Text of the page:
So I had my appointment with the dermatologist. Like my first encounter with my family care doctor I was struck by how casual the visit was. The dermatologist shares a simple office with another doctor. They each have a receptionist; I didn’t see any other staff. I gave my name to my doctor’s receptionist and she asked me to take a seat. No paperwork; I didn’t even show her my health care card. Just told her my name and that was it.
A few minutes later the dermatologist emerged and took me back to his office. He spent a few seconds looking at some sun damage on my face, wrote a prescription for medication, and that was the end of the medical part of the visit. We chatted about other things for a while.
I reminded him that we had met once before, during the summer, at a skin care awareness booth at the beach. At the time he told me he had trained at the Mayo Clinic and did a residency in Southern California. He said his wife insisted they return to Canada to raise their children. As we talked in his office he seemed to have mixed feelings about coming back to Canada to practice. “All my colleagues in the States have big houses, expensive cars and other toys,” he said. “I don’t have any of that…but we have a good life here.”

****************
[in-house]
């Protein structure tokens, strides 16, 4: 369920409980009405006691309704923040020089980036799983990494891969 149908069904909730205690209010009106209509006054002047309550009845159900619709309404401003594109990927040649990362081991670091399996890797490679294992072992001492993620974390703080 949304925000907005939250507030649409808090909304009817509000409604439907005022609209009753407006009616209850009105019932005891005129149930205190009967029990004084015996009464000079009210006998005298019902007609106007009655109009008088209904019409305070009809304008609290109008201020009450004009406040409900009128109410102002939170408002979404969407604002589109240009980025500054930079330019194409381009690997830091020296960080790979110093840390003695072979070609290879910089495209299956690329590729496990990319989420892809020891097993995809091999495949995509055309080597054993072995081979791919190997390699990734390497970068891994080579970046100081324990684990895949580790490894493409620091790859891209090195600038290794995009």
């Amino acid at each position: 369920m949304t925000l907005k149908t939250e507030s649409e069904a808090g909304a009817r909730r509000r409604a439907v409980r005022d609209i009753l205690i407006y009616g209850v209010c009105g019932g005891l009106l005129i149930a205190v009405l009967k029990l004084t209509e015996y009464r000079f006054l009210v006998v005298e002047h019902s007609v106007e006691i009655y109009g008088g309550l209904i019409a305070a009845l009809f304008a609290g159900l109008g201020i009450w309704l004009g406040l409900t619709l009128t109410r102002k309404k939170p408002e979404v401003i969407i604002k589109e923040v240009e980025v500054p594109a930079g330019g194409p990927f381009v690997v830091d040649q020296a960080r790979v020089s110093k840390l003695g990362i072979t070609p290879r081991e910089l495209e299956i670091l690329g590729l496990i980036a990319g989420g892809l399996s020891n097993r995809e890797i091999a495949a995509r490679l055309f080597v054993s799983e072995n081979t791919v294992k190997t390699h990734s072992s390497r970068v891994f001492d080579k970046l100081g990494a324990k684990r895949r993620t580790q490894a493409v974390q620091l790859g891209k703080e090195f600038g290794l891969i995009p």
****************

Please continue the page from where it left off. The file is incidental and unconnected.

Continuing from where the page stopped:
I noted how odd it seemed to me to see only his receptionist out front. He said his American colleagues had to pay large staffs to deal with insurance. But for him it was just a matter of submitting his bill (or whatever they call it here) via computer to the government, and two weeks later he gets paid.
I wonder what the cost of health care in the States would be if patients weren’t buying expensive houses and toys not only for their doctors (with luxury offices) but insurance execs too.